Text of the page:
It was many moons ago when Hyundai originally teased the Ioniq 7, alongside the Concept 45 and the Prophecy. The former concept went on to become the Ioniq 5 production electric SUV earlier this year while the latter will morph into a road-going Ioniq 6 sedan with zero emissions in 2022. As for the Ioniq 7, it won’t arrive until early 2024. In the meantime, the South Korean brand is previewing the concept car with a couple of fresh teasers.
Officially known as the SEVEN (yes, written with all caps), the EV concept will premiere on November 17 on the occasion of the AutoMobility LA event. Hyundai is remaining tight-lipped regarding the specifications of its new electric vehicle, but it goes without saying it will be a larger SUV positioned above the Ioniq 5.
The two fresh teasers released today show a familiar yet futuristic interpretation of Hyundai’s Parametric Pixel design theme already seen on the Ioniq 5. The concept has a full-width LED light bar at the front, made out of many rectangles that extend from left to right. Lower in the bumper, there are three vertical strips of light-up squares to lend the front fascia a high-tech appearance. Look closer and you can also observe the “SEVEN” lettering illuminated in white.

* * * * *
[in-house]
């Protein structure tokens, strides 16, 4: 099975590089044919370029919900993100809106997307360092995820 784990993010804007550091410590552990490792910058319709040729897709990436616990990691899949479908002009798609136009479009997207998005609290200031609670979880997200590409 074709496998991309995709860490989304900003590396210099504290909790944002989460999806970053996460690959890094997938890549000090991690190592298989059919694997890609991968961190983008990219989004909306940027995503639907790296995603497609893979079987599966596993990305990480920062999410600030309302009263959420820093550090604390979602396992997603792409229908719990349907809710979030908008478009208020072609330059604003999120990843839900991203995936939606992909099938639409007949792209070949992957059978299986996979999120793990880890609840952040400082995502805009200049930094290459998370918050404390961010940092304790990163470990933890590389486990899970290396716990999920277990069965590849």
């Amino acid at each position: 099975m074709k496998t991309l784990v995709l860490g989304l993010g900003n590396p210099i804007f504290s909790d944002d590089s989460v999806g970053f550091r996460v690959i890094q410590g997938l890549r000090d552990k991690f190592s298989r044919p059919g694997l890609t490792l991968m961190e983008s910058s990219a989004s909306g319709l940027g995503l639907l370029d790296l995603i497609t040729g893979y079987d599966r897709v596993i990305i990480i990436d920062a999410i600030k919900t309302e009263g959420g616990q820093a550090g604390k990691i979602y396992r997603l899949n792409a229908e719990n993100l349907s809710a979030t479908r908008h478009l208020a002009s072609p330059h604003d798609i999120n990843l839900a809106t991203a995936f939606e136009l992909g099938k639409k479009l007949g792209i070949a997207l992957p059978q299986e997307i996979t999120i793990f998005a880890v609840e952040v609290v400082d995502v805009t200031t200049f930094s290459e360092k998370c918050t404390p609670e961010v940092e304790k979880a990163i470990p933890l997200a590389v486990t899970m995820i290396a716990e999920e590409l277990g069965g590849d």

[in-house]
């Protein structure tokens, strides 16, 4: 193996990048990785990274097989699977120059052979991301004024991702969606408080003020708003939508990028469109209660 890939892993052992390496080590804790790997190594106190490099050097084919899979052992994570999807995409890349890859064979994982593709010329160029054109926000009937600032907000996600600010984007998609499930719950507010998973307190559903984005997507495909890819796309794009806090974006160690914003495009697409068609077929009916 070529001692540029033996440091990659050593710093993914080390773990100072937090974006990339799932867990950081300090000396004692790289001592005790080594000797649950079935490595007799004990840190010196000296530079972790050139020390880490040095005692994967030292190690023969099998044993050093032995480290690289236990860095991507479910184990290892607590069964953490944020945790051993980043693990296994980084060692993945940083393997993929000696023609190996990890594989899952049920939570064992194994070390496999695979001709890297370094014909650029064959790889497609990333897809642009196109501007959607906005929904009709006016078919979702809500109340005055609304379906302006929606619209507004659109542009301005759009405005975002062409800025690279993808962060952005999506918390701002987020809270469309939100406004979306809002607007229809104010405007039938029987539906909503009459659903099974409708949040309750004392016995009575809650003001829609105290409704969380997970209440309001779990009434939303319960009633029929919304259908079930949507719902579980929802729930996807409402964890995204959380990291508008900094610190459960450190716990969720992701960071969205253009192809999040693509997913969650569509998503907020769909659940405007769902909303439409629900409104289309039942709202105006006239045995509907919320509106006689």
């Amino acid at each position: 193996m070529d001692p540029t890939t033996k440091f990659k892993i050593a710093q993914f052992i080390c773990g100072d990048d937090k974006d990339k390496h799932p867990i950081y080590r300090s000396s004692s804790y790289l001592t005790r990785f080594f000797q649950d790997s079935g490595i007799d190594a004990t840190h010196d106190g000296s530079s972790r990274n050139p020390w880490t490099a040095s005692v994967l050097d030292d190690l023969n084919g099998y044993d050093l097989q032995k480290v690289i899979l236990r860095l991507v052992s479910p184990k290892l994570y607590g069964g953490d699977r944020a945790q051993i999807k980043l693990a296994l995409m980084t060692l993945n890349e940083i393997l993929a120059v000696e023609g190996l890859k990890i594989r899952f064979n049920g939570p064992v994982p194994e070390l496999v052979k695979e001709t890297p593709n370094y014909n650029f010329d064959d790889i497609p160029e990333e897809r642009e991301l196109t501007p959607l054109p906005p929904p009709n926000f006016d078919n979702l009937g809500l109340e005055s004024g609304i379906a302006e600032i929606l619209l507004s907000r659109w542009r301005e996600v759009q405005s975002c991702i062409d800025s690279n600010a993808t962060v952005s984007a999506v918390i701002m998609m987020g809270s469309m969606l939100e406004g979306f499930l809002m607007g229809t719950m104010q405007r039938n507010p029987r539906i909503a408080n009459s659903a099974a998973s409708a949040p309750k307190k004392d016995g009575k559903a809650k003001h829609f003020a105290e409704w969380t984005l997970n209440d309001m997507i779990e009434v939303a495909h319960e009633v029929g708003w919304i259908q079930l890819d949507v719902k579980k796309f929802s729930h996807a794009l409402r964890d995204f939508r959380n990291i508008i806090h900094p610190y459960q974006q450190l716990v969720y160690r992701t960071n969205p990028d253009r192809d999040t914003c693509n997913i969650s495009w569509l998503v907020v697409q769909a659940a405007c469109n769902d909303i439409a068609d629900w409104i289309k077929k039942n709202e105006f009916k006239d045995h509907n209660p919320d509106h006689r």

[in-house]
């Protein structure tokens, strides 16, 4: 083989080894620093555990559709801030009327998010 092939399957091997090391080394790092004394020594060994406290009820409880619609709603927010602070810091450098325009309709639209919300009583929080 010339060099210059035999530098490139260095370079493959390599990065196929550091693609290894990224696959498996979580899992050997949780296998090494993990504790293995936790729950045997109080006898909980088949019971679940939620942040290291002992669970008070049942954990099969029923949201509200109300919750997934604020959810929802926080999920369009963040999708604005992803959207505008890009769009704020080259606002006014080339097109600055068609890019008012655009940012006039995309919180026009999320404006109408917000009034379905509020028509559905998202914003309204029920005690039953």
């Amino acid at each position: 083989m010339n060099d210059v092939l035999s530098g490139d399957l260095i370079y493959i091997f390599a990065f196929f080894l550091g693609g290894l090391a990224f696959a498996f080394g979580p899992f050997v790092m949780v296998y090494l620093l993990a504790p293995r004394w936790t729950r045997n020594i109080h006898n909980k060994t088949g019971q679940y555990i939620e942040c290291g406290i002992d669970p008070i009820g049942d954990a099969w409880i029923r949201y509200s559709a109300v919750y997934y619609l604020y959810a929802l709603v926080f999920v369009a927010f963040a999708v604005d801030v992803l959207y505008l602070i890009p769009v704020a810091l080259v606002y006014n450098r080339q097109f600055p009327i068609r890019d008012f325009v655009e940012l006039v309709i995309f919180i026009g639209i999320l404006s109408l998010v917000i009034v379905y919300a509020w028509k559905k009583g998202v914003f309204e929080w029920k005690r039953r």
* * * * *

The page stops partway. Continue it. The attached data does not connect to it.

As for the other teaser, the fancy seat gives us the impression of a lounge-like interior, which could point out the electric showcar has a highly advanced autonomous driving system. Being only a concept rather than a production model, Hyundai has complete freedom to imagine the SEVEN as a driverless vehicle, but it remains to be seen whether that’s the case.
Taking into account the Ioniq 5 already has a generous wheelbase of 3,000 mm (118.1 inches), logic tells us the Ioniq 7 will be even more spacious on the inside and could therefore offer a third row. That would make sense as a way to differentiate the two models and justify the premium Hyundai will obviously command over the Ioniq 5.
Having a larger footprint, the Ioniq 7 is likely to carry a bigger battery compared to the largest pack available (77.4 kWh) in the midsize SUV. It will certainly need it given what will surely be a higher curb weight, necessitating more battery juice to ensure an optimal range between recharging. The beginning of 2024 is still quite far away, so battery tech could improve between now and then to extract more miles from the cells.
Much like the Ioniq 5 and Ioniq 6, the new electric SUV will also ride on the E-GMP platform dedicated exclusively to vehicles without a combustion engine. It will support fast-charging at up to 350 kW, which in the case of the smaller SUV, it replenishes the battery from 10% to 80% in only 18 minutes. In addition, the Ioniq 7 should also offer bi-directional charging, allowing owners to use the battery’s energy to power external devices.
We will have all the juicy details in two weeks’ time when the wraps will come off in Los Angeles. For now, Hyundai only says it’s a “sleek and spacious” electric SUV with an interior that “suggests a premium and personalized lounge ambiance,” adding the cabin benefits from “furnishings in sustainable materials [that] offer a refined, eco-friendly mobility experience.”